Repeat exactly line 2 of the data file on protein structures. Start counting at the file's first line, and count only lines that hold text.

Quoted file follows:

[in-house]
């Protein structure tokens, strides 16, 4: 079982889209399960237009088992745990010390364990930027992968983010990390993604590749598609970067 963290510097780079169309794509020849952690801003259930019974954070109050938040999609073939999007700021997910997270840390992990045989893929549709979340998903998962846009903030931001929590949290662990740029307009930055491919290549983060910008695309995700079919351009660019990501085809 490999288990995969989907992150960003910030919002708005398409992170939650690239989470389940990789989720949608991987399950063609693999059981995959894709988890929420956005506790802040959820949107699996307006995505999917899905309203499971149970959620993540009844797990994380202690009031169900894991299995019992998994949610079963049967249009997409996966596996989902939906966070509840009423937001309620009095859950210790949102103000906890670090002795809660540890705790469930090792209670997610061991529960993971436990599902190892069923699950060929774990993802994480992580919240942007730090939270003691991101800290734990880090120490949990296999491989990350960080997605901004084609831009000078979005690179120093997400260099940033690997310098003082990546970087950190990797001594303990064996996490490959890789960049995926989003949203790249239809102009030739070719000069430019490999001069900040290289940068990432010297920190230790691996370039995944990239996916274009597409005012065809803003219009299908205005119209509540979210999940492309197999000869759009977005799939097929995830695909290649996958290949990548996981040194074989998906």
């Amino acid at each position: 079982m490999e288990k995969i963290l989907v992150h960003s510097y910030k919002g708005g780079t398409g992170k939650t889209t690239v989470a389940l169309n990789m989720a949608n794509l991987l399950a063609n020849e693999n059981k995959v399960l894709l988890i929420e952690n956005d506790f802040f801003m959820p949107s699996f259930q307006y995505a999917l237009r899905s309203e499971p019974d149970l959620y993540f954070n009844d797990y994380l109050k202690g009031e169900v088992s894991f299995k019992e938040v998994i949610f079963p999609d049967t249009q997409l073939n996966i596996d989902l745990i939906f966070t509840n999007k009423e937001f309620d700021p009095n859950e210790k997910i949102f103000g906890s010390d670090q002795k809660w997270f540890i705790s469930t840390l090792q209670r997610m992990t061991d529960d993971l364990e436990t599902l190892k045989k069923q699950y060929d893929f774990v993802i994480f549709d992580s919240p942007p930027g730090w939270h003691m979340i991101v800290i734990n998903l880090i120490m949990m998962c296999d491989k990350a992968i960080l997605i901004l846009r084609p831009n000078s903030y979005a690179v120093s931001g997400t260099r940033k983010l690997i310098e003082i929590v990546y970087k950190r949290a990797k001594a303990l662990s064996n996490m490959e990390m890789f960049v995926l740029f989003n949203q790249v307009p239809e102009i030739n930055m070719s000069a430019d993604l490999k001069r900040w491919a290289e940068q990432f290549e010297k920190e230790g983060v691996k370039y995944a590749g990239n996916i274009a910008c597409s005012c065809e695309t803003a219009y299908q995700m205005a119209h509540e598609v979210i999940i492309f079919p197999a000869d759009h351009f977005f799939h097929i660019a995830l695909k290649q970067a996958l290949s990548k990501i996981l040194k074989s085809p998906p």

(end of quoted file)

């Protein structure tokens, strides 16, 4: 079982889209399960237009088992745990010390364990930027992968983010990390993604590749598609970067 963290510097780079169309794509020849952690801003259930019974954070109050938040999609073939999007700021997910997270840390992990045989893929549709979340998903998962846009903030931001929590949290662990740029307009930055491919290549983060910008695309995700079919351009660019990501085809 490999288990995969989907992150960003910030919002708005398409992170939650690239989470389940990789989720949608991987399950063609693999059981995959894709988890929420956005506790802040959820949107699996307006995505999917899905309203499971149970959620993540009844797990994380202690009031169900894991299995019992998994949610079963049967249009997409996966596996989902939906966070509840009423937001309620009095859950210790949102103000906890670090002795809660540890705790469930090792209670997610061991529960993971436990599902190892069923699950060929774990993802994480992580919240942007730090939270003691991101800290734990880090120490949990296999491989990350960080997605901004084609831009000078979005690179120093997400260099940033690997310098003082990546970087950190990797001594303990064996996490490959890789960049995926989003949203790249239809102009030739070719000069430019490999001069900040290289940068990432010297920190230790691996370039995944990239996916274009597409005012065809803003219009299908205005119209509540979210999940492309197999000869759009977005799939097929995830695909290649996958290949990548996981040194074989998906």